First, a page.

Eastern District Judge Sterling Johnson
Eastern District Judge Sterling Johnson (NYLJ/Rick Kopstein)

A judge’s decision to make his staffers inspect a building in an Americans with Disabilities Act suit, and then deny attorneys fees as a result of what was found, has prompted the U.S. Court of Appeals for the Second Circuit to remove him from the case.

The Second Circuit held that Eastern District Judge Sterling Johnson (See Profile) was not entitled to take judicial notice of conditions at a building by conducting his own investigation—without the input and presence of the attorneys— before denying fees to the attorneys as a prevailing party under the act.

It concluded that a new judge should take a fresh look at the fee issue.

“While we do not question the well-respected judge’s impartiality—or even his conclusions— we remand the case to a different district judge,” the circuit said, noting that any judge would find it difficult to put “out of his or her mind” findings they have already made.

Johnson sent his staff out because he was skeptical that plaintiff’s attorneys had accurately represented conditions in buildings or won changes in accessibility sought by their client, Mike Costello, a paraplegic who filed suit challenging access at a Subway restaurant on Flatbush Avenue.

Subway settled the case separately and Costello was ultimately awarded a $14.31 default judgment against Subway’s landlord.

Following the default judgment, Costello’s lawyers B. Bradley Weitz of Aventura, Fla., and Adam Shore of Manhattan, submitted a fee request for $15,172.50.

After hearing back from his staff, Johnson denied the application and criticized the attorneys for filing boilerplate ADA complaints.

In an opinion issued March 28, 2013, Johnson said he questioned whether Costello even existed and said a site visit to a Subway, where it was alleged the restaurant did not have a wheelchair-accessible bathroom, revealed that the Subway had no bathroom at all.

Reached by phone on Friday, Shore said that there was indeed a bathroom on site, but that the Subway store had converted it to an employees-only bathroom.

Johnson questioned Shore at a January 2013 hearing as to why Costello had filed seven other similar actions on the same day as he sued the Subway and the landlord of the building.

Johnson said in Costello v. Flatman, 11 cv 00287, that, from site visits to all eight of the buildings in the eight different lawsuits, “the Court was shocked to see that most if not all of the alleged structural deficiencies preventing access to persons with disabilities still exist.”

The judge also wondered how the attorneys’ fee request could be based on 35.7 hours of work, at $425 an hour, when “all of the pleadings in each of the eight actions filed in this Courthouse were boilerplate and identical.”

But in an unsigned summary order Tuesday, the circuit in Costello v. Flatman, LC, 13-1446 said Johnson was not allowed to take judicial notice of the structural accessibility of the building at issue because judicial notice can be made only of things that are “not subject to reasonable dispute.”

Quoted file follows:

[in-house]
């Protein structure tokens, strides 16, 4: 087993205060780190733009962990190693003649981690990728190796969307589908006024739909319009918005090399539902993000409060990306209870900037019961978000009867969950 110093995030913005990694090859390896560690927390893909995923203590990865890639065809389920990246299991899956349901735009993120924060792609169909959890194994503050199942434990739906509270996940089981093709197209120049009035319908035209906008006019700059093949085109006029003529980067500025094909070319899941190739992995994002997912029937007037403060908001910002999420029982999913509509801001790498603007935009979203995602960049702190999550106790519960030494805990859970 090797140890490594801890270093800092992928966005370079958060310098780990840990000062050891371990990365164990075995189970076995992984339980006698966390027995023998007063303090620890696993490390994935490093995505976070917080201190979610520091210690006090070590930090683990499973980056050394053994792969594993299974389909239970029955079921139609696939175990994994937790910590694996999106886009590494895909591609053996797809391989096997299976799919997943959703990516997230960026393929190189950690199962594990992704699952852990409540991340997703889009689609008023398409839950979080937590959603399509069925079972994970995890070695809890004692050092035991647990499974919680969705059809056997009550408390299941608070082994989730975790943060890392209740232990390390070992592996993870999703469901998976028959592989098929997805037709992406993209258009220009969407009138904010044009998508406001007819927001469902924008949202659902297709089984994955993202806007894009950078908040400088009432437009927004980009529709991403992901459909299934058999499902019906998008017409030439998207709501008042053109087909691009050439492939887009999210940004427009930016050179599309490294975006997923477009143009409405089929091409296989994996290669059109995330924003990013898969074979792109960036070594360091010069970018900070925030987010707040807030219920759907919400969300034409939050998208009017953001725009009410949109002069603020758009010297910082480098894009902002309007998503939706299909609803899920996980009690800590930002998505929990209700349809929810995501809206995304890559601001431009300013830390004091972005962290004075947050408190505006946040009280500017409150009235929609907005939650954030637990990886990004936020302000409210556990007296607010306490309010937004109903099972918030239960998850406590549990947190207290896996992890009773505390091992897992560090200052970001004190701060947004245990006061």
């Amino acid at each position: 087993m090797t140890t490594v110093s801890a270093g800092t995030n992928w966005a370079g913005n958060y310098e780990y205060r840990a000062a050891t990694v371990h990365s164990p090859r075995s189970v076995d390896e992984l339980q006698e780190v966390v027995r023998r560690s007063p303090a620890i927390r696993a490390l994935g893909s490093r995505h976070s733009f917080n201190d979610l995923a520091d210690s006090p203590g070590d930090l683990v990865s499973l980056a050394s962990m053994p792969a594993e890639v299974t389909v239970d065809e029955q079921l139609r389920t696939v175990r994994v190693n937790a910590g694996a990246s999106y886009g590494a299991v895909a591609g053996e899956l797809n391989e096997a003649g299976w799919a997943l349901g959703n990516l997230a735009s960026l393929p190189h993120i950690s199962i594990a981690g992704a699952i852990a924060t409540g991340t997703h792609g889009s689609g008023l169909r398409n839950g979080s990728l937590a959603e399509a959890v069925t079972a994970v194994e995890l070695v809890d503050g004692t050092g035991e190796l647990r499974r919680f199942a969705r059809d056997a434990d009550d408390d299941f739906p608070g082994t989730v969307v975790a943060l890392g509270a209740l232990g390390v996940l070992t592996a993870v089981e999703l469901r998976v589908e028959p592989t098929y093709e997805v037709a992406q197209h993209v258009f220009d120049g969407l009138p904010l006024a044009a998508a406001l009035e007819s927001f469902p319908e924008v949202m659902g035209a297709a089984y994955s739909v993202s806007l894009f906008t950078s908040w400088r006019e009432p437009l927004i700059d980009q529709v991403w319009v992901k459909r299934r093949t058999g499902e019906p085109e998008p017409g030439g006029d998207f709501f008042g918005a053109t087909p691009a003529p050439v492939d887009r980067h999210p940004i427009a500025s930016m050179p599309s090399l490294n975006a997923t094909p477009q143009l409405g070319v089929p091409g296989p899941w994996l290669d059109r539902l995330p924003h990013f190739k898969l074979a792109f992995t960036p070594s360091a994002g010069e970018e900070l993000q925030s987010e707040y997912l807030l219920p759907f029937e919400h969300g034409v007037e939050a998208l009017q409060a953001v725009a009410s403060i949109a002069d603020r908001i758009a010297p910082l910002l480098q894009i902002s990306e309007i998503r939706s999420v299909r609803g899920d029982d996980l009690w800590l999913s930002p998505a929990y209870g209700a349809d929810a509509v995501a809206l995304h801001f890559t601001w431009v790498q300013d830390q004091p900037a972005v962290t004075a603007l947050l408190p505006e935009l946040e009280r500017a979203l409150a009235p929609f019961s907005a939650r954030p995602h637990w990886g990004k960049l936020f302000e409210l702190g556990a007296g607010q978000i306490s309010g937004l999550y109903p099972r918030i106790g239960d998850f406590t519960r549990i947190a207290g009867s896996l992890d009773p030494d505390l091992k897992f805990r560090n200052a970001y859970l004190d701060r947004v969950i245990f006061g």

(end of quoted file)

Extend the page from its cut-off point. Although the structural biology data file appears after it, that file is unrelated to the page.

Judges Robert Katzmann (See Profile), Robert Sack (See Profile) and Southern District Judge Jed Rakoff (See Profile) said the problem was the attorneys were deprived the opportunity to contest findings.

“The district court did not provide notice of its investigation or its findings prior to the issuance of its opinion, which deprived Costello of an opportunity to contest the factual findings contained in the order denying attorneys’ fees,” the panel said.

Under Federal Rule of Evidence 201(e), a party is entitled, upon timely notice, “to be heard on the propriety of taking judicial notice and the nature of the fact to be noticed.”

“Thus,” the circuit panel said, “Costello’s claim on appeal that he would have provided some explanation for the status of those facilities undermines the district court’s decision to take judicial notice in this context.”

Judges are permitted to make site visits if they essentially carry their courtroom with them by bringing counsel along. Such visits are a fairly rare occurrence in civil suits. Johnson’s colleague, Judge Jack Weinstein (See Profile), has ventured outside the courthouse, with the parties in tow, more than once.

In 1990, for example, Weinstein visited a New YorkDaily News plant in Brooklyn during a labor dispute to gather information for a restraining order on the scope of a picket line. In 2011, Weinstein and the parties in a property line dispute went to the site “to get a feel for a case and see what it’s really about.”

Johnson said his purpose was to evaluate the facts underlying a fee request he found to be poorly documented and incomplete by attorneys who had filed many ADA actions.

“The only skill or expertise Shore and Weitz have exhibited is the ability to file near-identical pleadings without intermission throughout this country,” he said in an opinion.

Johnson said the ADA “is one of the most significant federal statutes that was born out of this nation’s Civil Rights movement and was enacted to ensure that disabled individuals have equal and safe access to the same benefits and accommodations as every other American.”

“However, a troubling reality is that cases like the one presently before the Court have the effect of being less about ensuring access for those with disabilities and more about lining counsel’s pockets,” he wrote.

On Friday, Shore said he thought Johnson’s opinion was “the most outrageous decision I’ve ever seen. The Second Circuit properly vacated and remanded the case to be assigned to a new judge.”

His client, he said, has moved to Ireland, so, for the judge “to question the existence of my client was inappropriate, unwarranted and absolutely incorrect.”

Shore defended the actions as meritorious and said the fee request would have been properly considered had the judge conducted any inspections with the attorneys present.